• Don’t sleep on Lundkvist – this kid is looking to be a steal in the late first round in 2018.
  • Time is running out for Sean Day.
  • Reunanen grades highly for offensive production, but poorly for adjusted WAR. Something to keep an eye on.
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24 Comments

  1. “Disclaimer: Players that have played in the NHL are not on this graphic.”

    This is why it’s better to look at players who are UNDER a certain age — whether we make that 23 or 25. That gives a much better read about the future of any organization. Normally you would have guys like Chytil, Andersson, Howden and Hajek listed as well … so depth at any position isn’t an issue right now.

    1. Actually five forward prospects is not enough to give you depth if you don’t have a decent size stable of veterans. The Rangers literally have three veteran forwards under contract for 2020-2021 (Zib, Pan, Buch is a great start but 3+5 does not equal depth). I suppose we can throw in Lemieux who will be an RFA. Kreider and Fast may or may not resigned, but even if they are that still only makes eleven.

      This is why the Rangers are so thin they need Names and Strome this year and may have issues down the road.

      The major point to remember is this: If you add your quartet to the yellow players, you get 5 forwards and six defensemen. That seems somewhat balanced until you remember that you need 12 forwards and six defensemen to play hockey. Balanced is a two to one ratio. Five forward prospects. is plenty for a team which already has a solid group, not so much for a rebuilding team.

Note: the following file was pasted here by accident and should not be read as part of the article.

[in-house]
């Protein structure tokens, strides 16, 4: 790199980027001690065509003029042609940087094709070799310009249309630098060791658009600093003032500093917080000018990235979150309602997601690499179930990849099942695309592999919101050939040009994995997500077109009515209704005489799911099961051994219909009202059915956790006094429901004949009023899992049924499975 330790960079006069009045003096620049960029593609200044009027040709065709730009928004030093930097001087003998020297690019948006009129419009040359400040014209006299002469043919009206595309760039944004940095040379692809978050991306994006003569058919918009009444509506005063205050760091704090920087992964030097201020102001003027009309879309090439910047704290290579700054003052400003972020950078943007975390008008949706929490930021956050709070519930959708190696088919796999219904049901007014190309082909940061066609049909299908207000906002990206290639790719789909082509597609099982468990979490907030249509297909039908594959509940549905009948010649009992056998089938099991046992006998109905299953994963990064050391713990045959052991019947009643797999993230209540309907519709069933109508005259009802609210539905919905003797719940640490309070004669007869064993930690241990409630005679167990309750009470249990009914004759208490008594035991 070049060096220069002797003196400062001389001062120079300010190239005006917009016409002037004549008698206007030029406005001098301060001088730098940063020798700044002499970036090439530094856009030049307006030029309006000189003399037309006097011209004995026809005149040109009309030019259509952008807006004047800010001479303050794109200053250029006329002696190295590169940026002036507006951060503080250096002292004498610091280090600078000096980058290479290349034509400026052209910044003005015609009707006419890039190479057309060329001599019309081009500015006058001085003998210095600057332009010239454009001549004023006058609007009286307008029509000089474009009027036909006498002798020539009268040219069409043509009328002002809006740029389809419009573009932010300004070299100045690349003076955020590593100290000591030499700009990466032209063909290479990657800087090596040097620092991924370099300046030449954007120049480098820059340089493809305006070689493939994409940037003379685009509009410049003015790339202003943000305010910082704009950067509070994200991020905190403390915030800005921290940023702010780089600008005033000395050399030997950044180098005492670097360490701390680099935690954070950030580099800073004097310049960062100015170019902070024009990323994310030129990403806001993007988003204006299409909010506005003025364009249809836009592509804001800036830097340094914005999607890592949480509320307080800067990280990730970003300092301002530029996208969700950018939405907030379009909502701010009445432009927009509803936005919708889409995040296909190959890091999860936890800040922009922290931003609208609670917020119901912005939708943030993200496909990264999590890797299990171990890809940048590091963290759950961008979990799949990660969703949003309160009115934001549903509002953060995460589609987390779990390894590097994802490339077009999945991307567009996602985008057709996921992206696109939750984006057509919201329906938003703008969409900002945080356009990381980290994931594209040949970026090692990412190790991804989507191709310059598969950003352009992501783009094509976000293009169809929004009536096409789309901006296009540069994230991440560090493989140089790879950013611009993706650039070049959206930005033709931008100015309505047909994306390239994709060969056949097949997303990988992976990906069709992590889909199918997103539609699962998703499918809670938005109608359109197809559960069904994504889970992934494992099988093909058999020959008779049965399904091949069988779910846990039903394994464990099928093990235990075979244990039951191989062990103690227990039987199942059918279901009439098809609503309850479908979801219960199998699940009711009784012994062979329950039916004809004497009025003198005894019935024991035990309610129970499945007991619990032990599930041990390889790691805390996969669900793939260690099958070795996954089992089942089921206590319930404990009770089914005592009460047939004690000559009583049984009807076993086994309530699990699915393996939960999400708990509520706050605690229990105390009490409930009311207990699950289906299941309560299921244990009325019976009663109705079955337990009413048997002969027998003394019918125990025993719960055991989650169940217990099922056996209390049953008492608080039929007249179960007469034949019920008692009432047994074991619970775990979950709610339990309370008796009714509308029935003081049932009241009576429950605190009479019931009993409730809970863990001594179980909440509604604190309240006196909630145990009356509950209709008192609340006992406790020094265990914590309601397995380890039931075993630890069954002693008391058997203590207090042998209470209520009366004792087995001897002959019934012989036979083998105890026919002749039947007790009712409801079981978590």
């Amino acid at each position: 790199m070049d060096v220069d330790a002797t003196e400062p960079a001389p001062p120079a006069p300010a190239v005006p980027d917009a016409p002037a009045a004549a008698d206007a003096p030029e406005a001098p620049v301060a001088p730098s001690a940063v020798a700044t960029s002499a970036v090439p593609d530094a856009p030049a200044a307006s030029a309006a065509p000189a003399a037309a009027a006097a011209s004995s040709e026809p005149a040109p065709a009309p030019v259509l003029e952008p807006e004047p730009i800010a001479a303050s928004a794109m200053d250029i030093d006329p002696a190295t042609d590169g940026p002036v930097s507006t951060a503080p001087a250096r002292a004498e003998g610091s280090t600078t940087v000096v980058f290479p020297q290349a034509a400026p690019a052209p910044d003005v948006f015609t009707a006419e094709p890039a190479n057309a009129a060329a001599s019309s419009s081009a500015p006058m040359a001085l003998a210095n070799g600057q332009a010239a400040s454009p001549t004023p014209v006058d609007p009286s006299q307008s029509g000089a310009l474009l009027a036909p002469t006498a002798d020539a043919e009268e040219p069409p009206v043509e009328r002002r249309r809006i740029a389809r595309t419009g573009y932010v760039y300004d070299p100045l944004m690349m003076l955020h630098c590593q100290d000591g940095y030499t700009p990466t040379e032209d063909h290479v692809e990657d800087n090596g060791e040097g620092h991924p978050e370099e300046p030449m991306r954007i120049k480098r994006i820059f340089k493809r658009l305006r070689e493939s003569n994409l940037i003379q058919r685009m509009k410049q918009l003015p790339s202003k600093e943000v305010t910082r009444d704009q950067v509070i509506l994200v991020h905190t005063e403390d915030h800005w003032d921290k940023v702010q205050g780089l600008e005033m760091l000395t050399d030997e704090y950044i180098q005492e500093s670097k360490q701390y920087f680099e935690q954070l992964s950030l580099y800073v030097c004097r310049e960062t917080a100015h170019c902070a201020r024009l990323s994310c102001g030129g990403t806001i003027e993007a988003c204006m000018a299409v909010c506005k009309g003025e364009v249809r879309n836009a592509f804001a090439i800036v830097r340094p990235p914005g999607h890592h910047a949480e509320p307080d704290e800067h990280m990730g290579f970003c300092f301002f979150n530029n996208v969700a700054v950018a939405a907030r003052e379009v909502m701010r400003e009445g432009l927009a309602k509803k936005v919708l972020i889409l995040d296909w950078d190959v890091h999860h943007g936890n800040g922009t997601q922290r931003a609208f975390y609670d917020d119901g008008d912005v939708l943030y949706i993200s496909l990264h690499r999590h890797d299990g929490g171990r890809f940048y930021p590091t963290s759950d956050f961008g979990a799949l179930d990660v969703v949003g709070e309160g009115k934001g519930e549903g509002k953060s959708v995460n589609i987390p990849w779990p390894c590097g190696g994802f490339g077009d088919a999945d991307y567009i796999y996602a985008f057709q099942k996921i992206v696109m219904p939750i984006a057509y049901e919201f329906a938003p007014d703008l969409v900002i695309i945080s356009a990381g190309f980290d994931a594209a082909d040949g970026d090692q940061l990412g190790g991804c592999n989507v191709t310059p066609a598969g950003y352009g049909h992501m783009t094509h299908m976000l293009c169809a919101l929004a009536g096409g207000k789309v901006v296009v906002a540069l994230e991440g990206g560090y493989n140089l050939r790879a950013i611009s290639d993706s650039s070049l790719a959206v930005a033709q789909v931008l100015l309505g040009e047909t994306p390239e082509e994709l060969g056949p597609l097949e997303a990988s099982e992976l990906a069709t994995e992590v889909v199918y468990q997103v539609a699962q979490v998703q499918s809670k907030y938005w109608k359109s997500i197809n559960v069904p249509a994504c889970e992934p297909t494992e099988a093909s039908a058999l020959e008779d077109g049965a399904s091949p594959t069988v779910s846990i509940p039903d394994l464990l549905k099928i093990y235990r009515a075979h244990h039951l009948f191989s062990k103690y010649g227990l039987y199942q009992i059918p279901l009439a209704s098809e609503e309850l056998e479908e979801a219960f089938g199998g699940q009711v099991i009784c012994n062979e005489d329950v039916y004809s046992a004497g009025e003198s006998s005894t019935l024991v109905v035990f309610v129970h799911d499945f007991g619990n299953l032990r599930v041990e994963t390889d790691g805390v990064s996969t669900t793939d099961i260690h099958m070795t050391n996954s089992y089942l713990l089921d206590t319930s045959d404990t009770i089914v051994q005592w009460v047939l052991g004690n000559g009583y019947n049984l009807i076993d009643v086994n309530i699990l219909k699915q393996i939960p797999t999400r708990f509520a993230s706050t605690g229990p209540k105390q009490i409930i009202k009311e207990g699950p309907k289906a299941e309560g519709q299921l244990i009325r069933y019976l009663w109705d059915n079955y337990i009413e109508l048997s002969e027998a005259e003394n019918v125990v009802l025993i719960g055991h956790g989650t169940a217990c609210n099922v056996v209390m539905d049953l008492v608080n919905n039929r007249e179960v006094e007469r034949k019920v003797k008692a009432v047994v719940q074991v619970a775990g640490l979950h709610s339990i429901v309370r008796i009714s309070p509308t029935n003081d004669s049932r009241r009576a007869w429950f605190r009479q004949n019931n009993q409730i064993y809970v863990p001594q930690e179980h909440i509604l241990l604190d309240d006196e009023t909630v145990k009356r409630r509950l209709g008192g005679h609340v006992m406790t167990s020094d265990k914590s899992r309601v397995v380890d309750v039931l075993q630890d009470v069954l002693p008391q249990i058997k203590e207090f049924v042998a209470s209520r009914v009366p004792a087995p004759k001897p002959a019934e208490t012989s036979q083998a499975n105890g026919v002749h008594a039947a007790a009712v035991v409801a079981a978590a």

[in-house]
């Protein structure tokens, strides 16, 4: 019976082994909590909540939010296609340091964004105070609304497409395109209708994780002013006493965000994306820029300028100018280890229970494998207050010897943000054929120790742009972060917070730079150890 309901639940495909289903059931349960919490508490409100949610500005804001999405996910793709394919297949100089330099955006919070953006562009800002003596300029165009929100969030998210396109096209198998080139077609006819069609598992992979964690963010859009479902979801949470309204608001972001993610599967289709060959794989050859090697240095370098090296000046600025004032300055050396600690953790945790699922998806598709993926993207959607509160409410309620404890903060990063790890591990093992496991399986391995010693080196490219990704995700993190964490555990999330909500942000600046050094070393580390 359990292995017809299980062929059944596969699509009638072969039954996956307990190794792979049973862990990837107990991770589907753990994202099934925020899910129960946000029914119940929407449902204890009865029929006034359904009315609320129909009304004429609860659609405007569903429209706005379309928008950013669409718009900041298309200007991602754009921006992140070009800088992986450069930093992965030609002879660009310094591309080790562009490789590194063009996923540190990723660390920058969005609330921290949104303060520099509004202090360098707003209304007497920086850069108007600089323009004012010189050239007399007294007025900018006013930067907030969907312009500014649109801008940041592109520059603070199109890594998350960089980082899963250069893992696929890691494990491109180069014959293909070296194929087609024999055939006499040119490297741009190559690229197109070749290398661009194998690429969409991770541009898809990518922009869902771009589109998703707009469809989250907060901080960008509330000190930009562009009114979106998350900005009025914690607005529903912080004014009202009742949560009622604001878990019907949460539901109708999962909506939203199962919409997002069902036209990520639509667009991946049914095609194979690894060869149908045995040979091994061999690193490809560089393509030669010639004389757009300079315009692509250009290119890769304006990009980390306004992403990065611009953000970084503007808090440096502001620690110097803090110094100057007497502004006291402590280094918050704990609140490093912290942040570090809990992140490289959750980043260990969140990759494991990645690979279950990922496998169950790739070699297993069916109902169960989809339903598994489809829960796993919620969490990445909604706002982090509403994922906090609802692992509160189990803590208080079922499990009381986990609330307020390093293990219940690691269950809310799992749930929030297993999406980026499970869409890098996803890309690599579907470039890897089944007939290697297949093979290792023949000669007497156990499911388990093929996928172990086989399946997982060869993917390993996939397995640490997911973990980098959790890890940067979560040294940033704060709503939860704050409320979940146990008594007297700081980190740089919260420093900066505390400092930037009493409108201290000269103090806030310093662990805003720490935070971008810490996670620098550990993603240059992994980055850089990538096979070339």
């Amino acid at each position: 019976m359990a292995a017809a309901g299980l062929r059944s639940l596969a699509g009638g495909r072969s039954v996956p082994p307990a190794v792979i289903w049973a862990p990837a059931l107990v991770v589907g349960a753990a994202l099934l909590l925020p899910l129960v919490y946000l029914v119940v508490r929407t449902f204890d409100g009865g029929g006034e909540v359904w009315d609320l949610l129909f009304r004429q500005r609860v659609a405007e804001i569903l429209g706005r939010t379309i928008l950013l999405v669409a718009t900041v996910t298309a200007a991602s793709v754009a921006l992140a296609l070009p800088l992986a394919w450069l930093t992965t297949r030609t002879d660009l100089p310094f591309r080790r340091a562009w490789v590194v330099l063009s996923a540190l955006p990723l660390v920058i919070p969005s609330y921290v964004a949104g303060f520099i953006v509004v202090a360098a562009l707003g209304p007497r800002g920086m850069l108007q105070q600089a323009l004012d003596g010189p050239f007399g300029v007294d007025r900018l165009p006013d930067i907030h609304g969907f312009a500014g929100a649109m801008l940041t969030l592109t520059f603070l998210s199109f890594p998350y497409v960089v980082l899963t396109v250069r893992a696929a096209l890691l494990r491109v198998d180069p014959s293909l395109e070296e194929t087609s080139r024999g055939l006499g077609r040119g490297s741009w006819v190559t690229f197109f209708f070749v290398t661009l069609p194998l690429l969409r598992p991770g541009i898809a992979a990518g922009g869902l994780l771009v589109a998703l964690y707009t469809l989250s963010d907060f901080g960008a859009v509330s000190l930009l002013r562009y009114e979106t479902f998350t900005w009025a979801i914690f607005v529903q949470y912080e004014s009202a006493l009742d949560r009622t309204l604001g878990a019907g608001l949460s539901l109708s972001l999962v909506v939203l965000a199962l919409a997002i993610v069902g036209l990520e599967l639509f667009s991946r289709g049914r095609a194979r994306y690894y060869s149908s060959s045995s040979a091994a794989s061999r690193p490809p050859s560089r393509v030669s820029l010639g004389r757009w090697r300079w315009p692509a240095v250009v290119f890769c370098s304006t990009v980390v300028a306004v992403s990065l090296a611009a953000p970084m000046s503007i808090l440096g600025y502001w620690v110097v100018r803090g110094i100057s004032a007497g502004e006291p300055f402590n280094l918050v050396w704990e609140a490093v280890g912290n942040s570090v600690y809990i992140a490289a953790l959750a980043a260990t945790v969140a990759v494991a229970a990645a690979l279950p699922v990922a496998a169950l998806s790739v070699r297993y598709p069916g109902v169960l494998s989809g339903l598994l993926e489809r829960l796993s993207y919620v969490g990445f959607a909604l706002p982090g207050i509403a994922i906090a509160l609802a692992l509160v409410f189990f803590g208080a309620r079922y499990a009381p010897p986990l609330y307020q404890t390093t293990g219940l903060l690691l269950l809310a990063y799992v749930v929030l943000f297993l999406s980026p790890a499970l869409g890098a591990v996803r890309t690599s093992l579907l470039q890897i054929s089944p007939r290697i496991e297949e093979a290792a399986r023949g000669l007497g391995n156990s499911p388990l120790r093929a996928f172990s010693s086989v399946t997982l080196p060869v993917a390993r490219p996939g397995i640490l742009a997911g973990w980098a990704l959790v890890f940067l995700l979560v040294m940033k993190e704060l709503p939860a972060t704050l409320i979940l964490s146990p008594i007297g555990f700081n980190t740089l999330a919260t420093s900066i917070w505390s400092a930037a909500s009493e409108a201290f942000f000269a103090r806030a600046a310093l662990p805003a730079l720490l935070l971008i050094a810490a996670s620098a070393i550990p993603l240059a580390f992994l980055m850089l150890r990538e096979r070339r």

1. “The major point to remember is this: If you add your quartet to the yellow players, you get 5 forwards and six defensemen. That seems somewhat balanced until you remember that you need 12 forwards and six defensemen to play hockey.”

        Yeah it’s a problem but the expansion draft mitigates this problem somewhat… we will be in excellent shape as far as protecting players. We may lose Hajek, but if you want expose Skjei instead it could be an option. The next year will let us know more, especially about Hajek and Lindgren.